[5] In this study, we propose a broader theoretical framework to explain the deviation of observed α from αg by allowing both q and c to vary along stream channels. First, we reformulate the GRFM in the context of Horton-Strahler tree networks. We then generalize the model by expressing both q and c as functions of Horton-Strahler stream order. We show that the constant q and constant c assumptions, as adopted by the GRFM, are not the necessary conditions for having α =α g. We then analyzed observed recession curves from 39 U.S. Geological Survey (USGS) basins and found that there exists a power law relationship between α and the recession flow curve peak. Our analysis attempts to explain how the variation in subsurface storage distribution across streams of different orders controls the value of α.

2. Horton-Strahler Tree and the GRFM

[6] River networks are classic examples of a binary tree. They observe some deep structural regularities that can be expressed quantitatively by means of the well-known Horton-Strahler ordering scheme [Horton, 1945; Strahler, 1952] (see Figures 1a and 1b). In the Horton-Strahler ordering scheme, a stream that does not receive flow from any other stream is called a first-order stream. Two streams of order ω join to form a stream of order ω + 1. If two streams of different orders join, then the resulting stream will have the order that of the higher order stream. Horton [1945] found that in a typical river network, the ratio of average length of streams of order ω + 1 ( inline image) to that of streams of order ω ( inline image), RL, and the ratio of number of streams of order ω ( inline image) to that of order ω + 1 ( inline image), RB, are approximately constant for any chosen ω. That means, inline image and Nω for a river network with its highest order stream having order Ω can be expressed as:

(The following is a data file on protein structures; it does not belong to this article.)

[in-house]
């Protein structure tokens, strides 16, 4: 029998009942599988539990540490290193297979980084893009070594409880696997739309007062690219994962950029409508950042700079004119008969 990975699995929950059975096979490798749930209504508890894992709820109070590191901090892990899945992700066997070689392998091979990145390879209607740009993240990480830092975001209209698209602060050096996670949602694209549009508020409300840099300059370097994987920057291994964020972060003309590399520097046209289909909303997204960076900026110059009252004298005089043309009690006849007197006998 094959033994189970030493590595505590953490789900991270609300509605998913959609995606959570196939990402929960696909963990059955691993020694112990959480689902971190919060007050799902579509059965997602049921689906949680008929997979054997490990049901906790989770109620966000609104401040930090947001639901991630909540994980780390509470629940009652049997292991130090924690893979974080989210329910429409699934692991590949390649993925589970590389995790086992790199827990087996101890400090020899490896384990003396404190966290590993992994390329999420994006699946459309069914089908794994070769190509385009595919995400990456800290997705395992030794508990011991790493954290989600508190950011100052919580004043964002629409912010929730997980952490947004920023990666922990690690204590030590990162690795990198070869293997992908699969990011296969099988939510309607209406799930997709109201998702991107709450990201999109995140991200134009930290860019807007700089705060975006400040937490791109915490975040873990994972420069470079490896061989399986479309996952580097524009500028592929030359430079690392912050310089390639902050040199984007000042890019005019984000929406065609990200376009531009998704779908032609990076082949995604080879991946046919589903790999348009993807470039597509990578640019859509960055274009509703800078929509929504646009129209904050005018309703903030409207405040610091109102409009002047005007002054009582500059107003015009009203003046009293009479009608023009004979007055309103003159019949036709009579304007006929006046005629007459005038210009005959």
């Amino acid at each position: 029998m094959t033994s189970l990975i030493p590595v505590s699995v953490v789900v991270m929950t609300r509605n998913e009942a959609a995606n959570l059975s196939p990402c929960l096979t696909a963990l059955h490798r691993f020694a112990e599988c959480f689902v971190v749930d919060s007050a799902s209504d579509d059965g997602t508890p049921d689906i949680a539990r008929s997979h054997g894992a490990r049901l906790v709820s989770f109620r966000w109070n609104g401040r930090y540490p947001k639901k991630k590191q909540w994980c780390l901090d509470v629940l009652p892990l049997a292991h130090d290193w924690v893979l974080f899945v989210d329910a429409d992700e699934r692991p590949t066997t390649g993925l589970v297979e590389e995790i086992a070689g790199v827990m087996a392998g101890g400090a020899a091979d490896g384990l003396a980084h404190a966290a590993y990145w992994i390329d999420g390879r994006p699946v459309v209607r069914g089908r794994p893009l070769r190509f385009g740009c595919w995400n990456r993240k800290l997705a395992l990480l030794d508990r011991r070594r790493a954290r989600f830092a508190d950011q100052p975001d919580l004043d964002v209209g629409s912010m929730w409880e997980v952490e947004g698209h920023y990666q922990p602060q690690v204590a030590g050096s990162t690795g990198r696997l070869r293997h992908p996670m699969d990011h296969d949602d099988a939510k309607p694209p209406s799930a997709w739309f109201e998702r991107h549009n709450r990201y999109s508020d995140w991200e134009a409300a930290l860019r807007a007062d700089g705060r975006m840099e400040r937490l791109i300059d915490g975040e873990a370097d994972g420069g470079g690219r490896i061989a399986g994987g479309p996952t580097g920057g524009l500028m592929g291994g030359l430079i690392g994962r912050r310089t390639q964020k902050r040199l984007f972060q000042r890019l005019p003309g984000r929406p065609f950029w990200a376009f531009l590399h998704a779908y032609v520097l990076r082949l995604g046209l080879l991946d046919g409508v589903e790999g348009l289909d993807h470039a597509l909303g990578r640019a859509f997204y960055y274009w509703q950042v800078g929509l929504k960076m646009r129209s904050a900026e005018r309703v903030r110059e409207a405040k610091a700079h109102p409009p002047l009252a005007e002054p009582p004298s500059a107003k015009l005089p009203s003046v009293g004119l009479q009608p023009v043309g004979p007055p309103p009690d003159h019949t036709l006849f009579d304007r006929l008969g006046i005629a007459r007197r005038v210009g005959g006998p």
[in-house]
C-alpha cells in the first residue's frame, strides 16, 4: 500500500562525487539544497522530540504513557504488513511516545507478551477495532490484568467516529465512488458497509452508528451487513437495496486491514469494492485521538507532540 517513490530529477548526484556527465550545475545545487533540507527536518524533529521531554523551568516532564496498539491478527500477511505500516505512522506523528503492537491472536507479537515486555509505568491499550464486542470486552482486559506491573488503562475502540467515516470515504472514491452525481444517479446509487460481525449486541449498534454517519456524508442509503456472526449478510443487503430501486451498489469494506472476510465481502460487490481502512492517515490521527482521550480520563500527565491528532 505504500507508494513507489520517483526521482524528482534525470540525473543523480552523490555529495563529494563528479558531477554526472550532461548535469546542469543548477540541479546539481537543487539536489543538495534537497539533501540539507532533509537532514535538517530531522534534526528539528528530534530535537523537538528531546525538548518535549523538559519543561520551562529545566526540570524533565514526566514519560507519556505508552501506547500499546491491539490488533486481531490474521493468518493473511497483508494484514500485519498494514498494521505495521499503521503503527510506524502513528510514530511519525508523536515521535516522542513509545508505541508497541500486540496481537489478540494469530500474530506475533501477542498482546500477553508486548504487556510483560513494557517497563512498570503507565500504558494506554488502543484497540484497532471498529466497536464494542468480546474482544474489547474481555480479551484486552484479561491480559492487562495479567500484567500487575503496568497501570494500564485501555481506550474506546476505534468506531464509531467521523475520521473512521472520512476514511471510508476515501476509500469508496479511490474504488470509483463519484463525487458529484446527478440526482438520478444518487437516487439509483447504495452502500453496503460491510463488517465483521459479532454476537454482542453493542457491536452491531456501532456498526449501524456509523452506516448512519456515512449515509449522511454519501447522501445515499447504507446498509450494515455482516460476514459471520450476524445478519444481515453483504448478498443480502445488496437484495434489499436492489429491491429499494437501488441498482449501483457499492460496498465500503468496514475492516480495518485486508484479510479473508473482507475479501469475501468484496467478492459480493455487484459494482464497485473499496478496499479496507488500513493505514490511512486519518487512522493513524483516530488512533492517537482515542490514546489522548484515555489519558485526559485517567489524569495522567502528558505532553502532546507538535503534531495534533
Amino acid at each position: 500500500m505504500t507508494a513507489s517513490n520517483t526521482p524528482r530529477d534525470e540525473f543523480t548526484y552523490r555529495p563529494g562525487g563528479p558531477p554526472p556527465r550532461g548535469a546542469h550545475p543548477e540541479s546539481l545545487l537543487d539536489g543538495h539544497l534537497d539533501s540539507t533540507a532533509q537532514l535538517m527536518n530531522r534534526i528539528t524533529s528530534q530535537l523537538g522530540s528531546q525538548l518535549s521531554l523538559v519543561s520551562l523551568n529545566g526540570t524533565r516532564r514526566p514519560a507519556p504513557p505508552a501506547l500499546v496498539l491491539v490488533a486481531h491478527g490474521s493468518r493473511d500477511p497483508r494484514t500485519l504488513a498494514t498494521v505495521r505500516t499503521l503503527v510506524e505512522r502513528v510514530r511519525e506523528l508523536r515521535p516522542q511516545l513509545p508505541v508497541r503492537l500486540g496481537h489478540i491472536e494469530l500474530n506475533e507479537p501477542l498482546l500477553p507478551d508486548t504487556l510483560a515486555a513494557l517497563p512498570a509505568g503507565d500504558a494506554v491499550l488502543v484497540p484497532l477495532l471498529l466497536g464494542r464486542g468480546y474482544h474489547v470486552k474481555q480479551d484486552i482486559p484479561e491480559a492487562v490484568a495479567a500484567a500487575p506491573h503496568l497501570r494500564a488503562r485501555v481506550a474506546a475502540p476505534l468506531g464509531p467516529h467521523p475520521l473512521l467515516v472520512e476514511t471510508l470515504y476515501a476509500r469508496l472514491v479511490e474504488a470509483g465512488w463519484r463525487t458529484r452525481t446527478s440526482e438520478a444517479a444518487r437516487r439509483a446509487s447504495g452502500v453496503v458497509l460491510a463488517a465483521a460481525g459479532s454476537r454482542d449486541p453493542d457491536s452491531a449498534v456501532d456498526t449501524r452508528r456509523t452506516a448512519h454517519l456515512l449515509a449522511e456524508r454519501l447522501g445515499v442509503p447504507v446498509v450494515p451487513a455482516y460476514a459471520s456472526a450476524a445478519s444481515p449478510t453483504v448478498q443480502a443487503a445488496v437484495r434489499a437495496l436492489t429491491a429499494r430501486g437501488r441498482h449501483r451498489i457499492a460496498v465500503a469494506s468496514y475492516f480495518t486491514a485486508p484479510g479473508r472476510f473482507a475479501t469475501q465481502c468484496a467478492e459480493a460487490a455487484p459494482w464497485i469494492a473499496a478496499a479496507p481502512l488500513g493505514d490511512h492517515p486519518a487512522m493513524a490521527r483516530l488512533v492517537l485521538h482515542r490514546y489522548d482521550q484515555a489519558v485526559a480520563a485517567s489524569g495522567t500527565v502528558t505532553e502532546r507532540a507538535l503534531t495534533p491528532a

display math(2)
display math(3)

where LΩ is the length of the Ω order stream or the main stream of the channel network. Note that the number of streams of order Ω is always equal to 1 for a real river network.

Figure 1.

(a) A graphical illustration of a group of stream reaches with different lengths (o) joining one another to form a drainage network (Ω = 2). Closed circles represent active ends (ends that are receiving flow) and open circles represent inactive ends (ends that are not receiving flow). (b) The network has been modified following the rule that a stream of order ω can only drain into a stream or order ω + 1 (Ω is 3 now). In either case, the application of the assumption that both q and c are constant gives the same N(l) versus G(l) curve, implying that the modification scheme preserves recession curve characteristics. (c) The N(l) versus G(l) curve for the two networks when both q and c are 1.